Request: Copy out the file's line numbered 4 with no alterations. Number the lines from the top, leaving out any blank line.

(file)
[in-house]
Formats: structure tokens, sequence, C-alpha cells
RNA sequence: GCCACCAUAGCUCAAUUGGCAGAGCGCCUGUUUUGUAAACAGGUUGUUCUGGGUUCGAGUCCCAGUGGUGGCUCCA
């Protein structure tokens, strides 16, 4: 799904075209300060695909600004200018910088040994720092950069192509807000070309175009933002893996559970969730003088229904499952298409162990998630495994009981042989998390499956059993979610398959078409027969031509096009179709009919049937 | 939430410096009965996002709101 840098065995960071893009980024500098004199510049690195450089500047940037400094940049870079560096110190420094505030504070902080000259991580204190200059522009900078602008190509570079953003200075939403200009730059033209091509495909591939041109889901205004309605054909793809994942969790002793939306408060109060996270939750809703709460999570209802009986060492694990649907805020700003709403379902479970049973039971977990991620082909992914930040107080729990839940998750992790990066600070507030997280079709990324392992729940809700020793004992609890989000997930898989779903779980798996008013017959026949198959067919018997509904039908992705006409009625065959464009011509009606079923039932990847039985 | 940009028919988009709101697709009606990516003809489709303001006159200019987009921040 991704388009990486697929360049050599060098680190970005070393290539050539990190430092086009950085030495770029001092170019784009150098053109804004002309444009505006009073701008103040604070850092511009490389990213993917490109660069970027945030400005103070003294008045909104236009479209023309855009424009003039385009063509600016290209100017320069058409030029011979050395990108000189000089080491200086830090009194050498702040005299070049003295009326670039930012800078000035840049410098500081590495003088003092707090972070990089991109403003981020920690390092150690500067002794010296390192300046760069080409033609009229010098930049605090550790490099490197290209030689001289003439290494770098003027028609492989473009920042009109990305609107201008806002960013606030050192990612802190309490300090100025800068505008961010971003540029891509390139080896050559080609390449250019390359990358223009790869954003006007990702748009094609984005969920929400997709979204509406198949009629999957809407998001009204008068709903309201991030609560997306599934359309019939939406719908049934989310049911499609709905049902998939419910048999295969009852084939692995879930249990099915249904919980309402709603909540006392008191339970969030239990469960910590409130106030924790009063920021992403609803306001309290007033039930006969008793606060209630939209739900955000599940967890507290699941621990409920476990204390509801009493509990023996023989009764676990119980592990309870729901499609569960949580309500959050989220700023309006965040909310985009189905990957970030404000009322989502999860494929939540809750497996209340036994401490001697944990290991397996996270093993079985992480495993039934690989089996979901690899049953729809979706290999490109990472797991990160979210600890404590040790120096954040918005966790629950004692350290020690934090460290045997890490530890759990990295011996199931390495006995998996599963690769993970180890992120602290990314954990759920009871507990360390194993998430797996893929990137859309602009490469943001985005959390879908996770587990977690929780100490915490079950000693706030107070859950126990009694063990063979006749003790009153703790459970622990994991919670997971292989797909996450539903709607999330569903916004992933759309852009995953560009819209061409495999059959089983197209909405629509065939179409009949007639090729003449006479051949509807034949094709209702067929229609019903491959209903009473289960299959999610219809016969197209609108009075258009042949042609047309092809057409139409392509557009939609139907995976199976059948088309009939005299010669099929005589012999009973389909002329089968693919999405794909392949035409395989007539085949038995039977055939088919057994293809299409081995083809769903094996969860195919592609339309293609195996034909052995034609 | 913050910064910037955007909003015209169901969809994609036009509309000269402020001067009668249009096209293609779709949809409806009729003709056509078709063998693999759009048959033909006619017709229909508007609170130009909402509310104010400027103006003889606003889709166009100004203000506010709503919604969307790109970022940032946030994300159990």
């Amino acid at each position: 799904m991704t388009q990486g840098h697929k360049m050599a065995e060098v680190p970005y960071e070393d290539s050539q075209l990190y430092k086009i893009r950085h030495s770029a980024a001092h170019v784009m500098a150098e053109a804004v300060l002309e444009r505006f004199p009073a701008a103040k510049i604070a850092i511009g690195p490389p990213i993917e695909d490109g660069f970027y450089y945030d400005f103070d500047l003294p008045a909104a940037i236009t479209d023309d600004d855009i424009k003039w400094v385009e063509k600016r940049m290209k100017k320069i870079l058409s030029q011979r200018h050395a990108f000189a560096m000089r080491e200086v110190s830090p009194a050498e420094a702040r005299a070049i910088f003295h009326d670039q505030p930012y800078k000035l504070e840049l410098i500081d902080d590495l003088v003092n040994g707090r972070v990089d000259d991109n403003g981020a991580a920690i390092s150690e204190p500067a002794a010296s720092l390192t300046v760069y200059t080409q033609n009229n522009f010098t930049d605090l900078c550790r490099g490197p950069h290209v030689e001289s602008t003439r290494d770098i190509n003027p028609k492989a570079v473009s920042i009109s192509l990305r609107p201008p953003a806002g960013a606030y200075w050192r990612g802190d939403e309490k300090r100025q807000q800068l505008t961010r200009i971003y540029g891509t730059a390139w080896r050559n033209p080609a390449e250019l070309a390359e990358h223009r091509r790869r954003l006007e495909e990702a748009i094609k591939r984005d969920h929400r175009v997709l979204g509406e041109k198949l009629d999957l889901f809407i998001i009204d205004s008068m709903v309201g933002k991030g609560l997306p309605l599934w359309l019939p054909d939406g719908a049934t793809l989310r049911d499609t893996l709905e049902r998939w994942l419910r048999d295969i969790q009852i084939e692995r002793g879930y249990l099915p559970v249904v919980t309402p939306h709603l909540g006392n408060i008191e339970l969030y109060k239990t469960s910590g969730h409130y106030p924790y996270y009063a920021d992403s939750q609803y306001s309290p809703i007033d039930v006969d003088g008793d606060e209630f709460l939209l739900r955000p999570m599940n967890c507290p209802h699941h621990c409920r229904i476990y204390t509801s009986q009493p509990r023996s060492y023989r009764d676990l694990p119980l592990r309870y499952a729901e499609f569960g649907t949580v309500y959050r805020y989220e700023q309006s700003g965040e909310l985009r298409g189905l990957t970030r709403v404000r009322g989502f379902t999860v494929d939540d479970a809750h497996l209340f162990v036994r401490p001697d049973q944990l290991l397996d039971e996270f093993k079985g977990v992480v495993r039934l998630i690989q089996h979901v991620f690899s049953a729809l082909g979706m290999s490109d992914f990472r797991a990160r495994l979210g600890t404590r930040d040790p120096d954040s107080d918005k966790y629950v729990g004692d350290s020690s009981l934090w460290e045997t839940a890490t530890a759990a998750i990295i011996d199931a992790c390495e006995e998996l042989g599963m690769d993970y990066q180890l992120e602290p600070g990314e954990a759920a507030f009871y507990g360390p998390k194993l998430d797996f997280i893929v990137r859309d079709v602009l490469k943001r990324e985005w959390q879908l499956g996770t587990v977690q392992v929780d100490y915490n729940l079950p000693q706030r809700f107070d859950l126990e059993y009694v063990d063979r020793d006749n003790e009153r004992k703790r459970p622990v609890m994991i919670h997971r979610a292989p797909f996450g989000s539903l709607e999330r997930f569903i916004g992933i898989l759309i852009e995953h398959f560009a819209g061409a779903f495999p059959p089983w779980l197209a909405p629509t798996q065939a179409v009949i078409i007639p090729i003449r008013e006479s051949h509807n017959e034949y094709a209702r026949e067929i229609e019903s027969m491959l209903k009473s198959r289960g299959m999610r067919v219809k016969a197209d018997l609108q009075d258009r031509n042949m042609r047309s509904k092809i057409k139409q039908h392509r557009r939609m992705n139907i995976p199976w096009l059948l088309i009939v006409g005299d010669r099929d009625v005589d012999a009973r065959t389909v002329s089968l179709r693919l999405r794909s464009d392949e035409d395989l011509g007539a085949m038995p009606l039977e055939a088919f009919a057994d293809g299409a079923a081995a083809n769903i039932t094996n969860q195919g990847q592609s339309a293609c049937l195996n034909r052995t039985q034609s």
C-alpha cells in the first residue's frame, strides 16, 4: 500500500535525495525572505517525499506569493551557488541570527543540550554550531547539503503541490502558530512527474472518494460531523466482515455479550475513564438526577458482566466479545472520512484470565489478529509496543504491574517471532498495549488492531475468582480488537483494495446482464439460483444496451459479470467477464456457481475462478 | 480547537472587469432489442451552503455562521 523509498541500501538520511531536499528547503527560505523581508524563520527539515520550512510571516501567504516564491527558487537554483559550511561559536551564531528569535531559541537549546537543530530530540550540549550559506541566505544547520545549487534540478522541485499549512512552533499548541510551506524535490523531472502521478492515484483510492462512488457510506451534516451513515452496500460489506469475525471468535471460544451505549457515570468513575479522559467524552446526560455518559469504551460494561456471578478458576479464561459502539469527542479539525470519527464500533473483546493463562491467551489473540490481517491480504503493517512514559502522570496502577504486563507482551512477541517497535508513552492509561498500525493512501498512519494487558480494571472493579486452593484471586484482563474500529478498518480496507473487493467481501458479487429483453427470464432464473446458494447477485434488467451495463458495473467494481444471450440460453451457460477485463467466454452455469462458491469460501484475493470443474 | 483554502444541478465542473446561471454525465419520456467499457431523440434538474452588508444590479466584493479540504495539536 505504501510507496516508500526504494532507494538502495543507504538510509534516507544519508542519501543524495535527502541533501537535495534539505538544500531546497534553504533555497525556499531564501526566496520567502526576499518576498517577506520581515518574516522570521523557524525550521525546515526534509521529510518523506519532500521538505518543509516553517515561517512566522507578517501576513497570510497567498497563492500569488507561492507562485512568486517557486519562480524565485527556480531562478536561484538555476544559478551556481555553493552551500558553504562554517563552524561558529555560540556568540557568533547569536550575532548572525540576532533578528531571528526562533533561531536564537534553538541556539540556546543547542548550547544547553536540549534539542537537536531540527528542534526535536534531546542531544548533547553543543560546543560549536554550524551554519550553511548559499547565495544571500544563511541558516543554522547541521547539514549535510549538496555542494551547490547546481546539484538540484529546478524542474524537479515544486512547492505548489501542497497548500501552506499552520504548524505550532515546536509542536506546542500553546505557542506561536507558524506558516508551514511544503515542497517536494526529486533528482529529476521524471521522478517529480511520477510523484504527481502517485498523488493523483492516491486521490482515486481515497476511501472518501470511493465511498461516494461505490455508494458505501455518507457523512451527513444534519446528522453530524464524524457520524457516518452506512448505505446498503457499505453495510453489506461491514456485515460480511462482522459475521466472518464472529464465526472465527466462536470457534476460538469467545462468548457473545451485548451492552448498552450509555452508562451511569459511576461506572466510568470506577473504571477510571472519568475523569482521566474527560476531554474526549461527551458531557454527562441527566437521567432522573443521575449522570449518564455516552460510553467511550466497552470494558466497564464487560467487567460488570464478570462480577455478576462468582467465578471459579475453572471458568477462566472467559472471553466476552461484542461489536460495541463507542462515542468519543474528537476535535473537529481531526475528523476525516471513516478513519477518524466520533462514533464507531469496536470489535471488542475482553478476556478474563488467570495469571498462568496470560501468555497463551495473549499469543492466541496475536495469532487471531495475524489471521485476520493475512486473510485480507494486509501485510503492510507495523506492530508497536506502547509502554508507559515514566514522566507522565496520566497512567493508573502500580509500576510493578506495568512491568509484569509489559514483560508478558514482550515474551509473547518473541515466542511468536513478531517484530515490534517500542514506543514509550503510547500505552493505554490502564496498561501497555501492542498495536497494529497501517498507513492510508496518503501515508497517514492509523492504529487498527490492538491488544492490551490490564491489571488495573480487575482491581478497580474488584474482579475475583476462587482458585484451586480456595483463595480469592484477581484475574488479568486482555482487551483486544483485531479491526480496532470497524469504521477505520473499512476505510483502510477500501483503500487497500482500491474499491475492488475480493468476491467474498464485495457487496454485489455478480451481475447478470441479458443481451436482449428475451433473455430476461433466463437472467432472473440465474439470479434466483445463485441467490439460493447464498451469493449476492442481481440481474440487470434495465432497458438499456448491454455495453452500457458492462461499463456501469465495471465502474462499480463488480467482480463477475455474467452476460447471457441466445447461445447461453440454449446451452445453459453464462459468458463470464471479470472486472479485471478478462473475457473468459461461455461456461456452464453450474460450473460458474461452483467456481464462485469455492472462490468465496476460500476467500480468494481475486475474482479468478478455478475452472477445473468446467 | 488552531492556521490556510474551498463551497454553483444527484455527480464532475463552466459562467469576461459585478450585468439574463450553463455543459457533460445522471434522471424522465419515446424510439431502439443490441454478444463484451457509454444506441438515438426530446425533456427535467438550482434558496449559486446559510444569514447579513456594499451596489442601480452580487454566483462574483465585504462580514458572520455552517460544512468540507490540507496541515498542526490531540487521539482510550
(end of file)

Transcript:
């Protein structure tokens, strides 16, 4: 799904075209300060695909600004200018910088040994720092950069192509807000070309175009933002893996559970969730003088229904499952298409162990998630495994009981042989998390499956059993979610398959078409027969031509096009179709009919049937 | 939430410096009965996002709101 840098065995960071893009980024500098004199510049690195450089500047940037400094940049870079560096110190420094505030504070902080000259991580204190200059522009900078602008190509570079953003200075939403200009730059033209091509495909591939041109889901205004309605054909793809994942969790002793939306408060109060996270939750809703709460999570209802009986060492694990649907805020700003709403379902479970049973039971977990991620082909992914930040107080729990839940998750992790990066600070507030997280079709990324392992729940809700020793004992609890989000997930898989779903779980798996008013017959026949198959067919018997509904039908992705006409009625065959464009011509009606079923039932990847039985 | 940009028919988009709101697709009606990516003809489709303001006159200019987009921040 991704388009990486697929360049050599060098680190970005070393290539050539990190430092086009950085030495770029001092170019784009150098053109804004002309444009505006009073701008103040604070850092511009490389990213993917490109660069970027945030400005103070003294008045909104236009479209023309855009424009003039385009063509600016290209100017320069058409030029011979050395990108000189000089080491200086830090009194050498702040005299070049003295009326670039930012800078000035840049410098500081590495003088003092707090972070990089991109403003981020920690390092150690500067002794010296390192300046760069080409033609009229010098930049605090550790490099490197290209030689001289003439290494770098003027028609492989473009920042009109990305609107201008806002960013606030050192990612802190309490300090100025800068505008961010971003540029891509390139080896050559080609390449250019390359990358223009790869954003006007990702748009094609984005969920929400997709979204509406198949009629999957809407998001009204008068709903309201991030609560997306599934359309019939939406719908049934989310049911499609709905049902998939419910048999295969009852084939692995879930249990099915249904919980309402709603909540006392008191339970969030239990469960910590409130106030924790009063920021992403609803306001309290007033039930006969008793606060209630939209739900955000599940967890507290699941621990409920476990204390509801009493509990023996023989009764676990119980592990309870729901499609569960949580309500959050989220700023309006965040909310985009189905990957970030404000009322989502999860494929939540809750497996209340036994401490001697944990290991397996996270093993079985992480495993039934690989089996979901690899049953729809979706290999490109990472797991990160979210600890404590040790120096954040918005966790629950004692350290020690934090460290045997890490530890759990990295011996199931390495006995998996599963690769993970180890992120602290990314954990759920009871507990360390194993998430797996893929990137859309602009490469943001985005959390879908996770587990977690929780100490915490079950000693706030107070859950126990009694063990063979006749003790009153703790459970622990994991919670997971292989797909996450539903709607999330569903916004992933759309852009995953560009819209061409495999059959089983197209909405629509065939179409009949007639090729003449006479051949509807034949094709209702067929229609019903491959209903009473289960299959999610219809016969197209609108009075258009042949042609047309092809057409139409392509557009939609139907995976199976059948088309009939005299010669099929005589012999009973389909002329089968693919999405794909392949035409395989007539085949038995039977055939088919057994293809299409081995083809769903094996969860195919592609339309293609195996034909052995034609 | 913050910064910037955007909003015209169901969809994609036009509309000269402020001067009668249009096209293609779709949809409806009729003709056509078709063998693999759009048959033909006619017709229909508007609170130009909402509310104010400027103006003889606003889709166009100004203000506010709503919604969307790109970022940032946030994300159990």